After a few days our family became more comfortable in our new home. We hung a few pictures and placed potted plants on the front porch. During my youth, it always took awhile to break in a pair of new jeans. When you brought them home from the store the fabric felt stiff. After washing and wearing them a few times the jeans softened. In the same way a house becomes a home by living within the space.
“Home isn’t a place, it’s a feeling.” —Cecelia Ahern
A home is made by the people who live there and the love they share. Home is where the heart is. May you be happy in yours.
A heartwarming story about an injured dog and his road to recovery.
I am delighted to announce the publication of my first children’s book. Buddy the Beagle on Blueberry Street (Elk Lake Publishing) is now available in paperback. I displayed a copy for Buddy to see but he seemed to be more interested in a belly rub. During the first year he lived with us, our little beagle would have chewed on the book’s cover. At age eight, Buddy is much more mature.
Although this little chapter book is written for children ages six to nine, the whole family will enjoy the inspiration it delivers. Buddy’s life story starts when Henry and Jen adopt him from a beagle rescue. Written from a dog’s point of view, Buddy shares his opinions about people, food, and the house rules. When a tragic accident paralyzes his hind legs, he finds he needs everyone’s help and months of therapy to recover. Buddy doesn’t give up trying to walk, even when Blitz, the neighborhood bully dog laughs at him.
My journey to become an author has been a lot like Buddy’s story. There were times I wanted to give up. As every writer knows, it takes perseverance to keep going when your manuscript is rejected. It was only through the encouragement of my friend Sherri Stewart, that I resumed working on this project after a long sabbatical. My next pitch to Deb Haggerty of Elk Lake resulted in a contract for publication. I am so thankful for Deb and my literary agent, Michelle Lazurek who made this book possible. Of course I want to give special thanks to my illustrator, Jenny Laskowski.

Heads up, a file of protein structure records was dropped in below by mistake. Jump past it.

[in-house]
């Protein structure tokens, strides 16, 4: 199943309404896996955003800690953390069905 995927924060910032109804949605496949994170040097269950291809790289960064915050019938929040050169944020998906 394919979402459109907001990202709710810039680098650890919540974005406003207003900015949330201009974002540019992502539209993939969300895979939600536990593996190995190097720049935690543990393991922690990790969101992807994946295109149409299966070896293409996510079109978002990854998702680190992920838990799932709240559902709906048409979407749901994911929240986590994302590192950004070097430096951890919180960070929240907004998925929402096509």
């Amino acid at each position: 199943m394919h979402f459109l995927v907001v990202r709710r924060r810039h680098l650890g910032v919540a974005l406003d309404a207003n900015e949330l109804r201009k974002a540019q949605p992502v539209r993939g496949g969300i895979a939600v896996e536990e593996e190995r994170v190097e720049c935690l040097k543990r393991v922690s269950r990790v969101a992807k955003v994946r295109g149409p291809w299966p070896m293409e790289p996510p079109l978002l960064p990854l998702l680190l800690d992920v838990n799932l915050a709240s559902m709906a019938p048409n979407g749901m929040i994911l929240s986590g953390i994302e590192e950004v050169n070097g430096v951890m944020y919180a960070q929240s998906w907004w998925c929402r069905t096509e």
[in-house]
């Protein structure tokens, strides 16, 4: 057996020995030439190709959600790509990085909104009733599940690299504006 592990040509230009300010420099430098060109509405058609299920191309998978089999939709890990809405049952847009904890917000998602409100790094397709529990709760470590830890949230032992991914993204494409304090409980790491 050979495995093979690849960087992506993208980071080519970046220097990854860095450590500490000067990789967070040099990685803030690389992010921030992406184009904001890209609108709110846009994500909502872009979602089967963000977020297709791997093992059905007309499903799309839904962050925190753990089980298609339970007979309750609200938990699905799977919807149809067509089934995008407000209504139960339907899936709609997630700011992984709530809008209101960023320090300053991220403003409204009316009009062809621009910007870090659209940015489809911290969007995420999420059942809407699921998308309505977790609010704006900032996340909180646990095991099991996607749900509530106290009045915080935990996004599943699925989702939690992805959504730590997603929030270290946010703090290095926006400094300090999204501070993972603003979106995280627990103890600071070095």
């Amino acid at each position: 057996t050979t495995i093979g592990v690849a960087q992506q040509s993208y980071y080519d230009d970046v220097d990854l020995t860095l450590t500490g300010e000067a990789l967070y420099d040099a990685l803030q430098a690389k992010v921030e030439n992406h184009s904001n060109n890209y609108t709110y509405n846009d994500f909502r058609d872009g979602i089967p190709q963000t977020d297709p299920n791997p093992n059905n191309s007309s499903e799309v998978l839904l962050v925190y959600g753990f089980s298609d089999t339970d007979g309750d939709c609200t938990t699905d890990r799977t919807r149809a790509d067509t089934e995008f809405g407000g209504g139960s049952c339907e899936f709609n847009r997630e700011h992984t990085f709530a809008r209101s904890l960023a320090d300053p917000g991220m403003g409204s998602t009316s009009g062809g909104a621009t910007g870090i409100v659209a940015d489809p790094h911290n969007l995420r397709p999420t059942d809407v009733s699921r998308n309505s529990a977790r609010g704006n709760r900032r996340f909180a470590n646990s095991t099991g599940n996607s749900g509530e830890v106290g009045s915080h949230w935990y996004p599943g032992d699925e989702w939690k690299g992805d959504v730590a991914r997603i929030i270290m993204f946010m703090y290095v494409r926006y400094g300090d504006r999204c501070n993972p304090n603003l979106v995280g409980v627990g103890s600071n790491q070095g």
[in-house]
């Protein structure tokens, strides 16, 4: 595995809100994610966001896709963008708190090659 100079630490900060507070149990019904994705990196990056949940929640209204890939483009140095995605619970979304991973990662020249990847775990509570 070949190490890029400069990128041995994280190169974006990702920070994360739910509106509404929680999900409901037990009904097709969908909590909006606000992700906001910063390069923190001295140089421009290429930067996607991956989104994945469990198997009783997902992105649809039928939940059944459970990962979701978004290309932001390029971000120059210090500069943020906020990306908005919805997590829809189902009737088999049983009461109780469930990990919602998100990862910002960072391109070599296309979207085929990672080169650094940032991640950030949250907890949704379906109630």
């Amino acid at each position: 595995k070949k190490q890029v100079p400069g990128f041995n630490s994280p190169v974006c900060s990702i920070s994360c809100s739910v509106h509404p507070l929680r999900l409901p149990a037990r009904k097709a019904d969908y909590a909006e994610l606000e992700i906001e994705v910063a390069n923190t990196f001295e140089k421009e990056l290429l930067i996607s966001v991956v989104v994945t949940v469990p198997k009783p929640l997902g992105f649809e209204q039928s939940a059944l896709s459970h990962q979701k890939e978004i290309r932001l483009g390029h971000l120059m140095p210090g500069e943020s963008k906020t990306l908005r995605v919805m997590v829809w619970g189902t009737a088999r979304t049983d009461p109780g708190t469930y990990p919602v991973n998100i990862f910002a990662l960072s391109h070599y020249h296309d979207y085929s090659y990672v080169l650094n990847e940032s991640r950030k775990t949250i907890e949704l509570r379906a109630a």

When Derinda, an Elk Lake designer, was assigned to my book I began a crash course in editing I will never forget. By working with Derinda I discovered I use too many exclamation marks when I write. (I tend to get excited.) I think it’s a habit I developed from writing comments on facebook. In all seriousness, Derinda helped me take my manuscript to the next level. The whole process gave me a new appreciation of the amount of work involved in producing a book.
To purchase Buddy the Beagle on Blueberry Street click here. I invite your honest and helpful reviews. I welcome you to help me launch my book by sharing this post on your social media sites.
“Any dog lover, young or old, will be able to relate to this heartwarming story about an injured dog and his road to recovery. Debbie Burton shares this real-life adventure with passion and humor.” —Dr. Randall Hart, Principal, Dover Shores Elementary.